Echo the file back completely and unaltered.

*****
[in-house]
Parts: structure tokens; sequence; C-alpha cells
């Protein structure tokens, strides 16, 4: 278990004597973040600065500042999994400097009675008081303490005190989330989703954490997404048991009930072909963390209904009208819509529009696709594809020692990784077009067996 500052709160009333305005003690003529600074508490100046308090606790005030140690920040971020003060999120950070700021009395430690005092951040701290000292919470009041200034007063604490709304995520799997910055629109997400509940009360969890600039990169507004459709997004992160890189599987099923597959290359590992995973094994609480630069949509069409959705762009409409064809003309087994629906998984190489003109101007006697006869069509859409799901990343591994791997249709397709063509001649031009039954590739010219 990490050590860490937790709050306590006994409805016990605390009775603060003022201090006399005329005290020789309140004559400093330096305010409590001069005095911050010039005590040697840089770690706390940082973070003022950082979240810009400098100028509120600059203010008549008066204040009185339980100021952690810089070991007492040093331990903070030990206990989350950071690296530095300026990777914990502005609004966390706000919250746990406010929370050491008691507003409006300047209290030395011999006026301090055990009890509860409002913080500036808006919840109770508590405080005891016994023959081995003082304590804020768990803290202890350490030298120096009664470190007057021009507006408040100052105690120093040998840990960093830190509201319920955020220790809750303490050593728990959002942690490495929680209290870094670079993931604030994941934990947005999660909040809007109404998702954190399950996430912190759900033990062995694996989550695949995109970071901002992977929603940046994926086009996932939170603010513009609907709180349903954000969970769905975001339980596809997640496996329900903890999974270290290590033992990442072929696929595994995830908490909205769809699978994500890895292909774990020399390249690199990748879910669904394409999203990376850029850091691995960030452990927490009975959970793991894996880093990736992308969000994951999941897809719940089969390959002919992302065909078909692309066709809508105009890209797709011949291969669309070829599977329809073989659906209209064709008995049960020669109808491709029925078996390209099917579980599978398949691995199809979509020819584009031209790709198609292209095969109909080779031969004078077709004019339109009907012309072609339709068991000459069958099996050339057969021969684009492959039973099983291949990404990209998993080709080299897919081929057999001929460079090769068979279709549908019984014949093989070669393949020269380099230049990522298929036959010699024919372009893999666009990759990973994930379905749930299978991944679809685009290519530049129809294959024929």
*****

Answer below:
[in-house]
Parts: structure tokens; sequence; C-alpha cells
């Protein structure tokens, strides 16, 4: 278990004597973040600065500042999994400097009675008081303490005190989330989703954490997404048991009930072909963390209904009208819509529009696709594809020692990784077009067996 500052709160009333305005003690003529600074508490100046308090606790005030140690920040971020003060999120950070700021009395430690005092951040701290000292919470009041200034007063604490709304995520799997910055629109997400509940009360969890600039990169507004459709997004992160890189599987099923597959290359590992995973094994609480630069949509069409959705762009409409064809003309087994629906998984190489003109101007006697006869069509859409799901990343591994791997249709397709063509001649031009039954590739010219 990490050590860490937790709050306590006994409805016990605390009775603060003022201090006399005329005290020789309140004559400093330096305010409590001069005095911050010039005590040697840089770690706390940082973070003022950082979240810009400098100028509120600059203010008549008066204040009185339980100021952690810089070991007492040093331990903070030990206990989350950071690296530095300026990777914990502005609004966390706000919250746990406010929370050491008691507003409006300047209290030395011999006026301090055990009890509860409002913080500036808006919840109770508590405080005891016994023959081995003082304590804020768990803290202890350490030298120096009664470190007057021009507006408040100052105690120093040998840990960093830190509201319920955020220790809750303490050593728990959002942690490495929680209290870094670079993931604030994941934990947005999660909040809007109404998702954190399950996430912190759900033990062995694996989550695949995109970071901002992977929603940046994926086009996932939170603010513009609907709180349903954000969970769905975001339980596809997640496996329900903890999974270290290590033992990442072929696929595994995830908490909205769809699978994500890895292909774990020399390249690199990748879910669904394409999203990376850029850091691995960030452990927490009975959970793991894996880093990736992308969000994951999941897809719940089969390959002919992302065909078909692309066709809508105009890209797709011949291969669309070829599977329809073989659906209209064709008995049960020669109808491709029925078996390209099917579980599978398949691995199809979509020819584009031209790709198609292209095969109909080779031969004078077709004019339109009907012309072609339709068991000459069958099996050339057969021969684009492959039973099983291949990404990209998993080709080299897919081929057999001929460079090769068979279709549908019984014949093989070669393949020269380099230049990522298929036959010699024919372009893999666009990759990973994930379905749930299978991944679809685009290519530049129809294959024929």